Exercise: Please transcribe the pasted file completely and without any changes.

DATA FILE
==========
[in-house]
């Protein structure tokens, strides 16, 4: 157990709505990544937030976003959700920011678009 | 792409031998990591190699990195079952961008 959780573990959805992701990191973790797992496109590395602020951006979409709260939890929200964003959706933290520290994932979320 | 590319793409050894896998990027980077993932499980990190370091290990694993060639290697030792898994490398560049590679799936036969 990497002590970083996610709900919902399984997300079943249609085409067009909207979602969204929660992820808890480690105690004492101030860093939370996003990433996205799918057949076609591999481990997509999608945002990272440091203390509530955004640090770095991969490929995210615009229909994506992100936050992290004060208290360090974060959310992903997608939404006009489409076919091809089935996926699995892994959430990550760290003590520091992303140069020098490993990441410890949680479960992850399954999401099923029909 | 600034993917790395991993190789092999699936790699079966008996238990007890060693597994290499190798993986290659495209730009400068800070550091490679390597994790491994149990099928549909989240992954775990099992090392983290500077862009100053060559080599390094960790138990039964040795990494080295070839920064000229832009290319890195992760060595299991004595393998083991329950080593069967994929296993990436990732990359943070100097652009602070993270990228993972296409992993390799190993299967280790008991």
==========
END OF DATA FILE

[in-house]
């Protein structure tokens, strides 16, 4: 157990709505990544937030976003959700920011678009 | 792409031998990591190699990195079952961008 959780573990959805992701990191973790797992496109590395602020951006979409709260939890929200964003959706933290520290994932979320 | 590319793409050894896998990027980077993932499980990190370091290990694993060639290697030792898994490398560049590679799936036969 990497002590970083996610709900919902399984997300079943249609085409067009909207979602969204929660992820808890480690105690004492101030860093939370996003990433996205799918057949076609591999481990997509999608945002990272440091203390509530955004640090770095991969490929995210615009229909994506992100936050992290004060208290360090974060959310992903997608939404006009489409076919091809089935996926699995892994959430990550760290003590520091992303140069020098490993990441410890949680479960992850399954999401099923029909 | 600034993917790395991993190789092999699936790699079966008996238990007890060693597994290499190798993986290659495209730009400068800070550091490679390597994790491994149990099928549909989240992954775990099992090392983290500077862009100053060559080599390094960790138990039964040795990494080295070839920064000229832009290319890195992760060595299991004595393998083991329950080593069967994929296993990436990732990359943070100097652009602070993270990228993972296409992993390799190993299967280790008991």